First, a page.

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GOLF Magazine Interview: Paul Goydos

Paul Goydos, January 2009
Simon Bruty/SI
Mr. Mom: Goydos with his two daughters, Courtney, 16 (left), and Chelsea, 18.
Well, you're now a gang member. And if you don't raise your hand next time, they might beat you to death. Every person would make the same choice, including you, me, and Tom Watson. You say that's a bad kid? You're insane. That's a smart kid who's been sucked into the vortex —

(Goydos' cell phone rings. He assails his keypad.)

It's my daughter. [Still texting.] My oldest wants to go to her boyfriend's. Now that's a good feeling. It's great having teenage daughters.

After your divorce four years ago, you took custody of your teenagers, Chelsea and Courtney, who live with you, a Tour pro. That sounds like a sitcom.
Golf is my job. Being a father is what I am. Comparing the two is like comparing the sun and Earth. I think back to my first year on the Hogan [now Nationwide] Tour 17 years ago, in South Carolina. Chelsea was six months old. She was teething really bad, and I gave her an ice cream sandwich in the hotel room, and she just devoured it, trying to feel better. I couldn't tell you what I finished in any tournaments that year, but I'll never forget that day.

If you could give advice to your 20-year-old self, what would it be?
Know who you are and perfect who you are, through learning. When you're 20, you think you know everything. In reality, you're an idiot. How I became a better golfer at 44 than 24 wasn't through hitting balls. It's through learning. I approached golf the wrong way. I said, "Show me how to do this," when I should have said, "Teach me what you know."

Then, instead of copying someone, take that information and apply it. Make it yours. I'd learn more [from a teacher] sitting here eating wings than on the driving range. This translates to life. There's a quantum amount of information out there. But at 20, you're too caught up with drinking beer, watching baseball, trying to get laid.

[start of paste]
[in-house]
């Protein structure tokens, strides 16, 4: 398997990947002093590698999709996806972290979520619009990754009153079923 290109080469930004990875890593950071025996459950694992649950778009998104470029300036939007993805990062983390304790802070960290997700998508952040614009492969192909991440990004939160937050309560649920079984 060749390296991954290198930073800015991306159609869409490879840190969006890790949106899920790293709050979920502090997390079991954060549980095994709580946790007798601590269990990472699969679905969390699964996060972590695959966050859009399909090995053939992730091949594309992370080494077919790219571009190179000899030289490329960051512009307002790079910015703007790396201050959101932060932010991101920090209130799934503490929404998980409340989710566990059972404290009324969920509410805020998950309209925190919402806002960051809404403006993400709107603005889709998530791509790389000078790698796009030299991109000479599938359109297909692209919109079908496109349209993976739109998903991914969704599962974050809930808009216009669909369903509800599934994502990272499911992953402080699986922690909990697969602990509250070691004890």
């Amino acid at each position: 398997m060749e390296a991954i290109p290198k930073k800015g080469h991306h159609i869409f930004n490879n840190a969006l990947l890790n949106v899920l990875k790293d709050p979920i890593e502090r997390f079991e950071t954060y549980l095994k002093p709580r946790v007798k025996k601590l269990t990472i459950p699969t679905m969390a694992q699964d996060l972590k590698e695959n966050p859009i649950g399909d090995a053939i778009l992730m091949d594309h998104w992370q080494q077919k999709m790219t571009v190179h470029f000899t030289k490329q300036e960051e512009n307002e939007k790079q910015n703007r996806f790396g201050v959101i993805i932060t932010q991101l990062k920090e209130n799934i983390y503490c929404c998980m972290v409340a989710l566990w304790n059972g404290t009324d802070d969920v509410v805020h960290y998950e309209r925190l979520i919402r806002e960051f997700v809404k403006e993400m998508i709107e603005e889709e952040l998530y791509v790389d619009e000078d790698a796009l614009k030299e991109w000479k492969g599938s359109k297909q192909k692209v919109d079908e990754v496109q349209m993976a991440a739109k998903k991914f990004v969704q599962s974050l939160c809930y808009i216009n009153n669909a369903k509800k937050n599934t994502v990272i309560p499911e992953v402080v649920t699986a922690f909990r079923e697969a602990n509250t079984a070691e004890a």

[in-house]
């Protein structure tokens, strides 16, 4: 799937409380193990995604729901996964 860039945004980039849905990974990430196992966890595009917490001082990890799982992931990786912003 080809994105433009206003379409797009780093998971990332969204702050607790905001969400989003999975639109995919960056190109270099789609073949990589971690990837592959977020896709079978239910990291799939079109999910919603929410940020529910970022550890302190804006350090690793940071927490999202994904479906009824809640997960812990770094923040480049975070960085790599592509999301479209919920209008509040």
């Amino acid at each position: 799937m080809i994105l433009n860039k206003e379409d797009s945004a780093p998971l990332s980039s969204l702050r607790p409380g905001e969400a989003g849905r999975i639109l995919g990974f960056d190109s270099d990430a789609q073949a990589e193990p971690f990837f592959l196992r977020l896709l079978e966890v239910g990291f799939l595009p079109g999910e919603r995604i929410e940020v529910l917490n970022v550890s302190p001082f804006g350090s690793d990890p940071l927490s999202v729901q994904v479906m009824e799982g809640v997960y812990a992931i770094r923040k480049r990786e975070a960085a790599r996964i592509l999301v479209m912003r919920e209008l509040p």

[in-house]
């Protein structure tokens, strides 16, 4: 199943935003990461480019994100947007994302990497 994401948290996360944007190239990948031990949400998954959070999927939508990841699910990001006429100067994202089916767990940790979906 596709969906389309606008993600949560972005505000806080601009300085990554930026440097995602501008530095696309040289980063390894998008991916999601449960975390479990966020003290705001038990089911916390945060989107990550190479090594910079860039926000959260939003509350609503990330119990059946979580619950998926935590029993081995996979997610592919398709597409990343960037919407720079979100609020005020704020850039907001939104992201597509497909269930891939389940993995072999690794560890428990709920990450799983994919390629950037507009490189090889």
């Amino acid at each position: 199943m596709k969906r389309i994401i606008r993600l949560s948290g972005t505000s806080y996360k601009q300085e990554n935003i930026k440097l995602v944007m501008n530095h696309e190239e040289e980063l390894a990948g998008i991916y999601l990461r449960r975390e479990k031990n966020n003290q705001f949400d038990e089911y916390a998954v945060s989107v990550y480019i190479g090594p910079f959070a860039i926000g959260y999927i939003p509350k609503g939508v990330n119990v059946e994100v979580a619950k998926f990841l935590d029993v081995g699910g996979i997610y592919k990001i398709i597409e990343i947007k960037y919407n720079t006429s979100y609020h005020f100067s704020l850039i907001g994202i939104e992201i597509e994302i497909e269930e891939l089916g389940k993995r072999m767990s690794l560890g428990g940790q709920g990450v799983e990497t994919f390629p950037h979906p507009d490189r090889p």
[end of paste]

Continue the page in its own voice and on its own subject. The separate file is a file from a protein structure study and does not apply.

The best way to become a better person is to learn what's important. What's important is not that you won Bay Hill or Sony. Those things are lost in the fire. Knowledge is not. You have a degree? So what? You don't know sh-t unless you learn something.

What are you learning now?
I would never have taken literature in college. Now I read a lot. I read Atlas Shrugged. It's about the producers of the world going on strike.

You're supposed to read the money list, not Ayn Rand.
She's a Nazi. It's the Republican transfer- of-wealth idea taken to an extreme. It's an idea that could be told in 300 pages, and she tells it in 1,500, in small type, and beats you over the head with a lead pipe.

Back to golf. What was your shot of the year from '08?
My tee shot on 17, in the [Players] playoff. For better or worse, that shot defined my season.

Your shot of the year is the one that lost you the Players?
[Smiles.] They do call me "Sunshine."

Pop quiz, Goydos! (And no peeking.)

The actor who should play you in The Paul Goydos Story is...
"Tom Cruise. Give me some brown hair, lose some weight, and he looks just like me. And I might be kookier than a Scientologist."

Your house is on fire. All people and pets are safe. You're allowed to run in and save one item. It is...
"My laptop, which has my poker game on it."

One thing you're great at besides golf is...
"I'm not even very good at golf. [Several seconds of silence] I'm not great at anything. I enjoy playing gin. I'm not very good at it, but I enjoy it."

The one talent you wish you had is...
"Playing the piano. That would be cool. Classical. I'd like to walk into a bar and play the piano, like Bill Murray in Groundhog Day. If you can't get girls doing that, you're never gonna get girls."

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